Using the right terms is another factor to consider for your messages to be interpreted correctly. People in different places may use different words. For example, people in the United States understands what a ‘keypress’ means. However, in other countries, it might make more sense if you use words like ‘key button’ when instructing them how to answer IVR questions.

Find out if the pace of the speaker is too fast or enough to be understood. Keep your questions simple. If you want to get a better feedback, asking open-ended questions is good. Also, set some expectations—provide a short introduction on what the call is all about and how long it will take.

Consider the call duration

The length of the call is important. Ideally, calls should be between 1 to 5 minutes long. Anything longer than 5 minutes is probably too long. For example, having 10 questions or more in a single survey call might be too long and time-consuming. You don’t want users to hang-up halfway on the survey. Instead, launch a separate survey call for the rest of the questions.

Figure out a good timing for making calls

Identify a good time of the day where people are most likely available to answer the call. Do an assessment beforehand to know the best period or time frame or frequency to call before the starting the actual campaign.

If you’re sending out 30-45 second messages with really useful content, then you could even do it daily. A short call that keeps them engaged and gives them useful, actionable information that they can actually use that day could be very powerful. If the calls will be longer, like 3 – 5 minutes, with one or more interactions on each call then we recommend 1-2 calls per week.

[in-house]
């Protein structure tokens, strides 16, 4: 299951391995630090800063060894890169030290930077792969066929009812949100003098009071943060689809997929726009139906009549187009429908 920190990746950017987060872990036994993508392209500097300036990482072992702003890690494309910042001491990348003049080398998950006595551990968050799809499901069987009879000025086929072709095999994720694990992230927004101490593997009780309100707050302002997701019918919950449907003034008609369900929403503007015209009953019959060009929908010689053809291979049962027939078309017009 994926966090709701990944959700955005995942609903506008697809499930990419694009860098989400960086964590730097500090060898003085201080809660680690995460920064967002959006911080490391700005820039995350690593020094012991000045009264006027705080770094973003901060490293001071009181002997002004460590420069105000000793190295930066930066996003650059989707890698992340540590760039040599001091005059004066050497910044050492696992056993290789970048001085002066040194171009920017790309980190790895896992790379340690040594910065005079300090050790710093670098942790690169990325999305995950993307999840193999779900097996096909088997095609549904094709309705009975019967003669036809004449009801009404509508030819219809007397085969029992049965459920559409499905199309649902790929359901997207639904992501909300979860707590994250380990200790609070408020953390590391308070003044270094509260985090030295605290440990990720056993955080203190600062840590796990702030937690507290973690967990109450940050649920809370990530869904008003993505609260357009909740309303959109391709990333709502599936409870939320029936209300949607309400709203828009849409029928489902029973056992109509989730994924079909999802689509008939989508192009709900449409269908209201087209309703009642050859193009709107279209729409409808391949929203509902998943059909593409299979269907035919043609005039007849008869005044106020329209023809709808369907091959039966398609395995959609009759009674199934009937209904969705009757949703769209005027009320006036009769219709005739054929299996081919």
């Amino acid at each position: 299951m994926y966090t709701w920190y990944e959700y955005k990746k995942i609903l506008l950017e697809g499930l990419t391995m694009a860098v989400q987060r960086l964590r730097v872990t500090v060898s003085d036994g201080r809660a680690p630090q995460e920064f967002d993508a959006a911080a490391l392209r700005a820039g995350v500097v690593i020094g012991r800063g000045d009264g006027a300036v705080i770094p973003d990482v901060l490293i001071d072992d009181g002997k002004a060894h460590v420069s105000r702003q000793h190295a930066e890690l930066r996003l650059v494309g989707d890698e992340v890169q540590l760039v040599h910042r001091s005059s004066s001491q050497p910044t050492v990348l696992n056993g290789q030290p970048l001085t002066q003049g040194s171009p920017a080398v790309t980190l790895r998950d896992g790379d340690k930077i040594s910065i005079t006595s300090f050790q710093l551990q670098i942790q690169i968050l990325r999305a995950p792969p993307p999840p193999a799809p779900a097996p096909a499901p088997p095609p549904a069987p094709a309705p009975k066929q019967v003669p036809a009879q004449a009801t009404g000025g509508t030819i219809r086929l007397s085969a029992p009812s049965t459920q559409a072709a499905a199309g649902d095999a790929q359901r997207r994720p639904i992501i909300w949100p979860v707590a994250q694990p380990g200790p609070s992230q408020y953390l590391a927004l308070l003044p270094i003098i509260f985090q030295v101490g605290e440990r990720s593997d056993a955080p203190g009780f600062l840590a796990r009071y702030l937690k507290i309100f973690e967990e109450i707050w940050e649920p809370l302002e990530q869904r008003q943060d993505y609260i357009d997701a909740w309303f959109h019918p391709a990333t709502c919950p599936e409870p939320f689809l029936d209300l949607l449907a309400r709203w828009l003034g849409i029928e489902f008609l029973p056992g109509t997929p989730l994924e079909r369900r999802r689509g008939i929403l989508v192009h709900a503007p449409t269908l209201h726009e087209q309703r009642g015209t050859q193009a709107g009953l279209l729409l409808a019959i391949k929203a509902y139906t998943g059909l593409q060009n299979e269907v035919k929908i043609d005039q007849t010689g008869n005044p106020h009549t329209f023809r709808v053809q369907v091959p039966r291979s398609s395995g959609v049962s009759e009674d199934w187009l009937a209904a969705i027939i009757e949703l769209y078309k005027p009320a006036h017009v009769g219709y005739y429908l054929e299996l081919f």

Set up automated call retries

Don’t forget to schedule automated call retries to increase the likelihood people will answer the IVR call. In case users do not answer during the first call attempt – let the system automatically call them back based on your call retry rules. For example, they are busy, or their phone is off or the battery was drained, or they are experiencing signal or network issues—the system will call again once they are available to pick up your automated call. This can significantly improve your engagement rate.

Analyze reports, reach out to test users, and make modifications

Lastly, be data-informed. Analyzing the results of your survey is crucial in order to come up with good decisions for the next steps of your program. Delve into the detailed reports of your IVR survey and get actionable insights on how to improve the content, scale and create a real impact.

Figure out what questions in your IVR survey with most invalid responses. This will help identify what questions or audio recordings that users have difficulty with. Or better yet call the test users and get their live feedback—ask them if they clearly understood the questions and learn how they would have asked it themselves. This way you’ll get a better idea on how to formulate clear-cut questions. For the people who failed to answer or press keys, ask “Why did you not speak or press the key, what happened, and how can we make the instructions clearer?”.

By gaining a full understanding of the individual responses, you can make necessary changes in your audio script or call flow, be able to provide clear instructions and get the information you need from the survey.

Unilever recently compared SMS and Voice (IVR) for data gathering. See the results in this blog post.

Have questions or need a little extra help?